Communication is a vital component to a successful outcome of a project. For many organisations project communication is non-existent, or if it does occur, the audience is often board and are left feeling frustrated says Bizmod consultant Philip Yazbek.
“Creating informative and interesting project communication is often neglected, with management not realising the dire results of this approach,” says Yazbek. When preparing a communication strategy around a project, it is important to assess your target audience and utilise new and attention grabbing platforms to communicate. “The days of the insipid, badly written and poorly constructed newsletter are a thing of the past.”
Yazbek provides five tips for project communication:
Make it compelling and specific
When communicating to the individuals involved and impacted by the project, share key specifics, updates and how they will be affected. If the information comes across as too vague or verbose, you will lose their interest. It is vital to keep your audience in mind when preparing communication and to constantly answer the question – what is in it for them?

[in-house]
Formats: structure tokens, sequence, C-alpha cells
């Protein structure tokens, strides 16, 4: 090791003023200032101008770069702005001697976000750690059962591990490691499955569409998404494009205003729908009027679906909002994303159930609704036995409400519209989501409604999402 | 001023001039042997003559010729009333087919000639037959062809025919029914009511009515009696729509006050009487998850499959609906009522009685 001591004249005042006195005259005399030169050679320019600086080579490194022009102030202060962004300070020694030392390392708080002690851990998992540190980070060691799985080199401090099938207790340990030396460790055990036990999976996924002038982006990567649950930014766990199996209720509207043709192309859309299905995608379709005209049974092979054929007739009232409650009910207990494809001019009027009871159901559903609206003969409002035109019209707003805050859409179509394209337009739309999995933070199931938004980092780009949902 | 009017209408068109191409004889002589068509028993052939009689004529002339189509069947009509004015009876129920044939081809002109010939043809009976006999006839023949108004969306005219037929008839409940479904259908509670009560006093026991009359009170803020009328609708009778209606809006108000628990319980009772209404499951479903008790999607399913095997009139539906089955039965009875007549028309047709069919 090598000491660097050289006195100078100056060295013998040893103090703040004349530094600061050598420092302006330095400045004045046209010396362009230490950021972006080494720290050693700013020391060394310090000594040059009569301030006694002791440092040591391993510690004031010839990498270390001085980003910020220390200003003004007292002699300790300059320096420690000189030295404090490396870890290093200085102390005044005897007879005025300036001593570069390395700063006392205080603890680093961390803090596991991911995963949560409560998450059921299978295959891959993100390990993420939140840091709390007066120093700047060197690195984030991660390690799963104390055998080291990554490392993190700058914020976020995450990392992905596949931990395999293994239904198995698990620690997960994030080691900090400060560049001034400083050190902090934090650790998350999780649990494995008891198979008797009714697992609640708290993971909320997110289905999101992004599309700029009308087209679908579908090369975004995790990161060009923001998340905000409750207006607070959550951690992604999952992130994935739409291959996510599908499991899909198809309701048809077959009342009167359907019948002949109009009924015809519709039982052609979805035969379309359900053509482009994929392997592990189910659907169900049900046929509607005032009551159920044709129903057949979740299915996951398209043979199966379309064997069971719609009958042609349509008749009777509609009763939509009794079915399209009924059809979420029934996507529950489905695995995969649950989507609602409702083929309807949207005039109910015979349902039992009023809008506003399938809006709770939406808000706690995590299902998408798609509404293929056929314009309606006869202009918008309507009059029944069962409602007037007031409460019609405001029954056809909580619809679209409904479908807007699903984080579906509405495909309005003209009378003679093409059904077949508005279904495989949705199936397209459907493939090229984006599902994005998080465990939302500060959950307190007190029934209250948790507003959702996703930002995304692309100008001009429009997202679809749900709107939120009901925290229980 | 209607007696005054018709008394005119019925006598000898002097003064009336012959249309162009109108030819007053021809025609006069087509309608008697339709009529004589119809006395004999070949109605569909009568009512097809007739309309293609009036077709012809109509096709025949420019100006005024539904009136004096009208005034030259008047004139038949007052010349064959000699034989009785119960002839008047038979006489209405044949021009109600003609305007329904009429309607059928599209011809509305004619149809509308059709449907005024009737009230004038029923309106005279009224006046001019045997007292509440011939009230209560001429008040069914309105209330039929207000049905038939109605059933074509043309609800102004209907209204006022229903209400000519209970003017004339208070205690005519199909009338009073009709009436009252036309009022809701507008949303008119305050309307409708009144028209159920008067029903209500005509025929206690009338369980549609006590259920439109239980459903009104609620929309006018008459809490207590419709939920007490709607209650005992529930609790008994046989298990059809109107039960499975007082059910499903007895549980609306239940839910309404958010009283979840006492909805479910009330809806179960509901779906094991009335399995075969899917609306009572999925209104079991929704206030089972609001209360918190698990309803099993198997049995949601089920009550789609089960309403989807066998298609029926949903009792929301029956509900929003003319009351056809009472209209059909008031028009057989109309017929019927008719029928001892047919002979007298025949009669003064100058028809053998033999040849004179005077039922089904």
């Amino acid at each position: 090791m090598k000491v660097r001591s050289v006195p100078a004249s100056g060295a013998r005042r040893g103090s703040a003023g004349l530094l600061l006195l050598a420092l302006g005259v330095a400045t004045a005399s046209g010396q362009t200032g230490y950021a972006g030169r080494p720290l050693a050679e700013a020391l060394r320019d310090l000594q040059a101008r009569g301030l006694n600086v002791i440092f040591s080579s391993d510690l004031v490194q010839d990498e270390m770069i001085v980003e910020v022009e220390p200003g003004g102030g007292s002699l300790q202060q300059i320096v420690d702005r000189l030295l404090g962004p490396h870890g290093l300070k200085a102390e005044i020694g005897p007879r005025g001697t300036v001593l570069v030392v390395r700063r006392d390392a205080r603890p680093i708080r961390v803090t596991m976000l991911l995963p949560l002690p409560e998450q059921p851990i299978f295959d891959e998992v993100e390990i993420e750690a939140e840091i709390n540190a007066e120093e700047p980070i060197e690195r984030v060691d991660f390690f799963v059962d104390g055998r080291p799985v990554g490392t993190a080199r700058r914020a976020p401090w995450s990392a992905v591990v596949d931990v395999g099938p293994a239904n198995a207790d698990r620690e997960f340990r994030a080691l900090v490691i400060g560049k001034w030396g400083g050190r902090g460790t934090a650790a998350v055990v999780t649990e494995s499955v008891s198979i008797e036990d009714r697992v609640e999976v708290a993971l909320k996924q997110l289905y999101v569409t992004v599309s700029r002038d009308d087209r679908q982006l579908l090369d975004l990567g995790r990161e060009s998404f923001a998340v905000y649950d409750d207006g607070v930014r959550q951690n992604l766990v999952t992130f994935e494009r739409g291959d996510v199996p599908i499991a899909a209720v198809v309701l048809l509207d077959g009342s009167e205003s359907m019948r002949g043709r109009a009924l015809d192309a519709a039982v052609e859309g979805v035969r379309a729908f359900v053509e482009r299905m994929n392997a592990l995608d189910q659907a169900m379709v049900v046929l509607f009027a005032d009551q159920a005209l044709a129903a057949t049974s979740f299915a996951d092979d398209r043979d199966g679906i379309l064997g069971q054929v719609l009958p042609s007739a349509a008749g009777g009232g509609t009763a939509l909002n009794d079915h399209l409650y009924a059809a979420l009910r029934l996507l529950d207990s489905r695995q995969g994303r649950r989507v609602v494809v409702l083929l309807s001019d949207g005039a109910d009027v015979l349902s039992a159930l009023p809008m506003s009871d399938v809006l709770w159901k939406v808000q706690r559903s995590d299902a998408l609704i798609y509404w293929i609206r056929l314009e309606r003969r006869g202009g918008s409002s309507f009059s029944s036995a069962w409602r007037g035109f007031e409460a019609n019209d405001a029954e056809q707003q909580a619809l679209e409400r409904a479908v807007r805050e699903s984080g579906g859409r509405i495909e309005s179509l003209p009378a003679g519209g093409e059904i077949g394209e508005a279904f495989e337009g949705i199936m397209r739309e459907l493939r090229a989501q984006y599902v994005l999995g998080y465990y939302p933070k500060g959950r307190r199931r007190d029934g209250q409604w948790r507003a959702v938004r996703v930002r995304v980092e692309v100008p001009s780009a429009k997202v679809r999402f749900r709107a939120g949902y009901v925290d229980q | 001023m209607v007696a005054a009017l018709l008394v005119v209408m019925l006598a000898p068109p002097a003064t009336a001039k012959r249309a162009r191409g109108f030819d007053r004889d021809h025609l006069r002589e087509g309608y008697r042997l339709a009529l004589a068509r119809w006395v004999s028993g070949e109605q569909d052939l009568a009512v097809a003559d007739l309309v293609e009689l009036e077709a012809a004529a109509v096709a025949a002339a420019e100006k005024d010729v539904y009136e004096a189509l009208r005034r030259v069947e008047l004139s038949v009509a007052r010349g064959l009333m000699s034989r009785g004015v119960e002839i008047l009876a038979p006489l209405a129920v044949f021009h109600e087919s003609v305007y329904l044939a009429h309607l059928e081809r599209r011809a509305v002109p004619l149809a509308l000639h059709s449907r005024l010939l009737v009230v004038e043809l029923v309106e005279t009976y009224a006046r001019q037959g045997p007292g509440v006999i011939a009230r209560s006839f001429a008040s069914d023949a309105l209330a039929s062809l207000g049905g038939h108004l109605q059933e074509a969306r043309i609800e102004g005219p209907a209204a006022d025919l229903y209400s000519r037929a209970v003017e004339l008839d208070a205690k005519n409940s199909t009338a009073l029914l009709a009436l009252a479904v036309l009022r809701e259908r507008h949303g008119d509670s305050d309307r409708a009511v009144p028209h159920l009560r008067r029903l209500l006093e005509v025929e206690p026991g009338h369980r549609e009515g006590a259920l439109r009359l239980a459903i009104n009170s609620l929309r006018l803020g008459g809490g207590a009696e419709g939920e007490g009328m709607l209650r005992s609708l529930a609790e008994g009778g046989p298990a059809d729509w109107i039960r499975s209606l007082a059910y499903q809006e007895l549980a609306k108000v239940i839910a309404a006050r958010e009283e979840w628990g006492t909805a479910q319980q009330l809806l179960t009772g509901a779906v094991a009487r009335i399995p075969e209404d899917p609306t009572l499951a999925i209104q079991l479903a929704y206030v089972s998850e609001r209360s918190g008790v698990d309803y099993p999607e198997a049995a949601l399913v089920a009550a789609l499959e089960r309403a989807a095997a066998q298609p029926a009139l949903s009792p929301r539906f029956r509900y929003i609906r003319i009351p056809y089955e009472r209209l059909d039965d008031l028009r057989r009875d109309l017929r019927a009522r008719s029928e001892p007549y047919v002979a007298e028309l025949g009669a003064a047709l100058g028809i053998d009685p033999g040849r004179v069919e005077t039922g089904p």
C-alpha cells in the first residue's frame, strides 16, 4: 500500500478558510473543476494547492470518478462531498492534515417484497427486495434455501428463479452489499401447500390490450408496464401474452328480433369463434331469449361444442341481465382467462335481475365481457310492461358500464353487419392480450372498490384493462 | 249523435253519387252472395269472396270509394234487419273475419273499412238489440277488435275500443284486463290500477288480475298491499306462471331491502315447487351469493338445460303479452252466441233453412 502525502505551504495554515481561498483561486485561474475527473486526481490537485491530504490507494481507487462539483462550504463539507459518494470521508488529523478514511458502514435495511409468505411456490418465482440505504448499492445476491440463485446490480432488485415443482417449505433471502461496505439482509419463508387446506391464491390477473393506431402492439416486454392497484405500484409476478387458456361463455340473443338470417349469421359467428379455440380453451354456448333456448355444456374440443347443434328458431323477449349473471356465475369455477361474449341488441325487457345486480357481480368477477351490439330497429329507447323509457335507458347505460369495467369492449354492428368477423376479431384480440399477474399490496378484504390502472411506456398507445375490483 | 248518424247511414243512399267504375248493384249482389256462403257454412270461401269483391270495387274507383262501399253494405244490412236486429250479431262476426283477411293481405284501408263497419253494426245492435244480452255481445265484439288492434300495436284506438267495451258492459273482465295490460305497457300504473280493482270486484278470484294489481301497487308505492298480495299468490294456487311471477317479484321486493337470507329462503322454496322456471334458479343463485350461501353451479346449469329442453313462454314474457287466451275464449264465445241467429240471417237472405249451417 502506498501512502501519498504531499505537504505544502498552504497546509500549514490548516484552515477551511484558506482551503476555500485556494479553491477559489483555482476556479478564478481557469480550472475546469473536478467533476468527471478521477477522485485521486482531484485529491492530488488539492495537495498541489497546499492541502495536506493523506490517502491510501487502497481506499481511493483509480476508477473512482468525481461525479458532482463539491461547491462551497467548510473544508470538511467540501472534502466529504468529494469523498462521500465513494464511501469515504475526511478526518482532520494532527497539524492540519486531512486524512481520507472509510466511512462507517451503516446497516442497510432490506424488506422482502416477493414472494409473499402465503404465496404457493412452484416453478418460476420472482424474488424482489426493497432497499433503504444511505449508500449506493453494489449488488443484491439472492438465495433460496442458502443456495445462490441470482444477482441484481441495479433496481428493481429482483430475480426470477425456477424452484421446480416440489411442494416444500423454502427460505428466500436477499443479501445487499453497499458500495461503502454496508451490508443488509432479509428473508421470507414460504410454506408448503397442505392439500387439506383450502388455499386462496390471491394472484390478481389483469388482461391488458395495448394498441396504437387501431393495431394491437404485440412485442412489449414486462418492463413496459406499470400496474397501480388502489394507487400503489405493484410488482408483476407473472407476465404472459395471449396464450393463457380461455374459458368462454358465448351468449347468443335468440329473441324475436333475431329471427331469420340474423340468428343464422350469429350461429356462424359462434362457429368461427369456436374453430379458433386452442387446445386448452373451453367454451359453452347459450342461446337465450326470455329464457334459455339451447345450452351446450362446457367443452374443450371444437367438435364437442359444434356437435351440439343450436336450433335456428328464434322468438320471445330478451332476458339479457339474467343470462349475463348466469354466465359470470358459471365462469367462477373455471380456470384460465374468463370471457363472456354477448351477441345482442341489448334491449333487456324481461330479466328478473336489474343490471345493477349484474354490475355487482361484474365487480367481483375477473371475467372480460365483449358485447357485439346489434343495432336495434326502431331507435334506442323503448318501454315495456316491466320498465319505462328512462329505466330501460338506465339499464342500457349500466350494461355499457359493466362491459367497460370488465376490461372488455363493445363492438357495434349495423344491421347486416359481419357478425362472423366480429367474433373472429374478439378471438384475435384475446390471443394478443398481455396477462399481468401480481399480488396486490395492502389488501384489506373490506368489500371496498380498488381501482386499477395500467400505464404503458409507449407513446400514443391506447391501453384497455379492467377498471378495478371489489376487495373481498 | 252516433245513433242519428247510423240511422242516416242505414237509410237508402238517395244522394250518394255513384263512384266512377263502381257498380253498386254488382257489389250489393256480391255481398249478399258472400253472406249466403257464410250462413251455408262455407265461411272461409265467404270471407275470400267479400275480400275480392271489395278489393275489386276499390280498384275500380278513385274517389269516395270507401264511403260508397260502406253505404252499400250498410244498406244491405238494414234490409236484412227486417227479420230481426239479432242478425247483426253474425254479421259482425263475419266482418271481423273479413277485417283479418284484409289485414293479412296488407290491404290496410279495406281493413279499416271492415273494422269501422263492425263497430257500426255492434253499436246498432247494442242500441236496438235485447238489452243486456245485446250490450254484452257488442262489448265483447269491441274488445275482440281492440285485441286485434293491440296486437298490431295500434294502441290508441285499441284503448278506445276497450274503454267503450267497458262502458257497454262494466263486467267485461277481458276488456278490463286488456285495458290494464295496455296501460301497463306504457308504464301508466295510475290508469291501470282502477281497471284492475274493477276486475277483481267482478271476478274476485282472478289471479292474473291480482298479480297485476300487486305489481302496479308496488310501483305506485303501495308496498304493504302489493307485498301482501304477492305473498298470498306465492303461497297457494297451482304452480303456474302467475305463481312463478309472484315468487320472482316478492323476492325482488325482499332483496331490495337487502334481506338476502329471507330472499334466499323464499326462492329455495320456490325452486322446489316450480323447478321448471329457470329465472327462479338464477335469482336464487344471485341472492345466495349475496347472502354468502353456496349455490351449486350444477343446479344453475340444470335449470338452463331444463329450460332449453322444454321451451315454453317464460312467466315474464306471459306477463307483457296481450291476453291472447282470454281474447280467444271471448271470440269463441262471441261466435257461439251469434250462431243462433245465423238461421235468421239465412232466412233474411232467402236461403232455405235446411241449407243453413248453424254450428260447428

Ensure it is current
As the content originator, you need to ensure that all updates are relevant and news worthy. If you are reporting old news, you will lose wide scale interest immediately.
Make it appealing to read
While you don’t want sensationalism, you also don’t want your content to be dry and difficult to read. A professional layout with imagery and iconography can assist in your report standing out and being easy to read.
Explore other platforms
Project communication shouldn’t be limited to a newsletter. Make use of infographics and other information on demand platforms. There are superb project communication mobile apps, that allow you to engage with your audience and obtain real-time feedback, in the form of likes and comments, rather than emails that disappear into the nothingness.
Add a personal touch
If you make use of a monthly project newsletter, go beyond just providing project progress updates. An idea, interview project members – programme manager, sponsor, project manager or a business analyst on the team and get their personal insights, ask them to share an anecdote, a piece of advice or a different perspective on the project.